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Mississippi Law Enforcement Working Together to Keep Meds Off Streets

Tyler Jackson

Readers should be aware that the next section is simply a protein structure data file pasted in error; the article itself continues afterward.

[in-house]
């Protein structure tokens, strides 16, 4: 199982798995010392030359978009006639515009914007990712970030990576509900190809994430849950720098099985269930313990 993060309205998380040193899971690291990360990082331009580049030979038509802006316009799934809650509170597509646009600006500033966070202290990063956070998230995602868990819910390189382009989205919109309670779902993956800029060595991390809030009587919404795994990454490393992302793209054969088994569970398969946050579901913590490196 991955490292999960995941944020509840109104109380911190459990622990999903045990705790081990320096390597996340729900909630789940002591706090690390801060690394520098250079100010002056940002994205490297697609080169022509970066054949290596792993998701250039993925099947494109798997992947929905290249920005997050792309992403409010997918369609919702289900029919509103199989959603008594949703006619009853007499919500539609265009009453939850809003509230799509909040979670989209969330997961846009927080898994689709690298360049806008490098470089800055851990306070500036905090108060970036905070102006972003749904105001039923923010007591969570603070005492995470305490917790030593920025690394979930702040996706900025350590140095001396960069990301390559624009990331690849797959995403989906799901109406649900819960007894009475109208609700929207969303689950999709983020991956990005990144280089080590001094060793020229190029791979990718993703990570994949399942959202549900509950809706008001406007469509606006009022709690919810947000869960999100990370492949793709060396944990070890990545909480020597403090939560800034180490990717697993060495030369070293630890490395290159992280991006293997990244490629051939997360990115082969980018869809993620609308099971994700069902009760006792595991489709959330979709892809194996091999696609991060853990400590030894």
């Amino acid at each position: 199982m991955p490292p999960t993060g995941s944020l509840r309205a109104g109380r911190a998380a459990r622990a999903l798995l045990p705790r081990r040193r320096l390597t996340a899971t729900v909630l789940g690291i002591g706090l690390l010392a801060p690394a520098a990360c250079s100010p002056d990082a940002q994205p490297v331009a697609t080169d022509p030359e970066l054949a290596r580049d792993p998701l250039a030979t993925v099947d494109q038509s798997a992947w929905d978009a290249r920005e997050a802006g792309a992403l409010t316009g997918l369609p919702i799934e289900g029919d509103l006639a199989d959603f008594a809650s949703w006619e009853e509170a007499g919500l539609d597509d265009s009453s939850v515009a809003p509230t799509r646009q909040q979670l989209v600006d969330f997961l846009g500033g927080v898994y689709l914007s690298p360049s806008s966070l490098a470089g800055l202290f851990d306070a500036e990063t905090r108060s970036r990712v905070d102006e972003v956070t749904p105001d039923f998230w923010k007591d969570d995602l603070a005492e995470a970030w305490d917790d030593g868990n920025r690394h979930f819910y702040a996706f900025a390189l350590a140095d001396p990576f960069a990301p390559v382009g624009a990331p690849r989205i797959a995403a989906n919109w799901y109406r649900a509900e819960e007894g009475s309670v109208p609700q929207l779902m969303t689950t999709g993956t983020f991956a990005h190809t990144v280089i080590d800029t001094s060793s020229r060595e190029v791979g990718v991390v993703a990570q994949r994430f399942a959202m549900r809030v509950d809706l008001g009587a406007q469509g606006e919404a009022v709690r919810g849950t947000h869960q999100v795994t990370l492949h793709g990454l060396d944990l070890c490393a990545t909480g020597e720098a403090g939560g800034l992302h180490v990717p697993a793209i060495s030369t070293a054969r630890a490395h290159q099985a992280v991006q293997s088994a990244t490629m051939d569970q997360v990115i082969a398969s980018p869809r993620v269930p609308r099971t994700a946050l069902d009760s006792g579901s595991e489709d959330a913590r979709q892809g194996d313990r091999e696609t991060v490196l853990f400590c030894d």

Law enforcement agencies at many levels are cooperating in new efforts to keep legitimately prescribed drugs from ending up in the recreational drugs market. A program that allows Mississippi residents to turn in unused or unneeded prescription medication was the first of what officials hope to be a series of programs designed to reduce the availability of prescription drugs for illegal use, according to a recent press release. Last week, the Mississippi Bureau of Narcotics, working closely with local law enforcement agencies, held Prescription Drug Take Back Day, which provided residents a safe means to dispose of old medications at nine locations across the state. Residents turned in medication to law enforcement officials. Other safe disposal methods described in the press release, included mixing medications with unappealing garbage items such as coffee to innocuously dispose of the drugs. Prescription drug use is a serious problem both nationally and in Oxford. According to the National Institute of Drug Abuse (NIDA), in 2010, a study showed that there were approximately seven million non-medical users of psychotherapeutic drugs alone in the U.S. Pain relievers were the most commonly used drugs of this class, with 5.1 million users, followed successively by tranquilizers (2.2 million users), stimulants (1.1 million users), and sedatives (.4 million users). All of these drugs target the central nervous system. The problem is especially prevalent among adolescents. Nearly one in 12 high school seniors reported non-medical use of Vicodin; one in 20 reported abuse of OxyContin, according to the NIDA website. The reason for this appears to be availability. “When asked how prescription narcotics were obtained for non-medical use, 70 percent of 12th graders said they were given to them by a friend or relative (MTF 2011),” according to the website. “The number obtaining them over the internet was negligible.” The NIDA website also lists misconceptions about safety and varied motivations for abuse as factors that make youth prone to using these types of drugs. NIDA cautions that users of prescription drugs expose themselves to serious risks. Users of opioids could become addicted, face complications from an overdose, and are at an increased risk for contracting HIV. It shares the two former risks with central nervous system (CNS) depressants. Stimulant users could develop an addiction or face health problems such as psychosis, seizures and cardiovascular problems. Captain Keith Davis of the Oxford Narcotics Unit points out that Oxford is not immune to illicit prescription drug abuse. He also said the department sees an increase in prescription drug trafficking and use when students return from break, but he attributed this to an increase in population, not a tendency for Ole Miss students to use these drugs at a higher frequency than the rest of the population. “The department has handled 38 cases involving prescription drugs since January of this year and has seized 712 pills in relation to these cases,” he said. “These have included Focalin, Xanax, Vyvanse, Lortab, Oxycontin and many other drugs.” Davis said enforcing prescription drug laws is just as challenging as enforcing laws involving drugs like marijuana, crack and heroine. He also said programs that help reduce the availability of prescription drug definitely aid the work of his department and that reducing unauthorized prescription drug use increases public safety. “People take these drugs without knowing anything about them and risk overdose,” he said. “We see people from every demographic unnecessarily risking serious harm by luring themselves into a false sense of security.”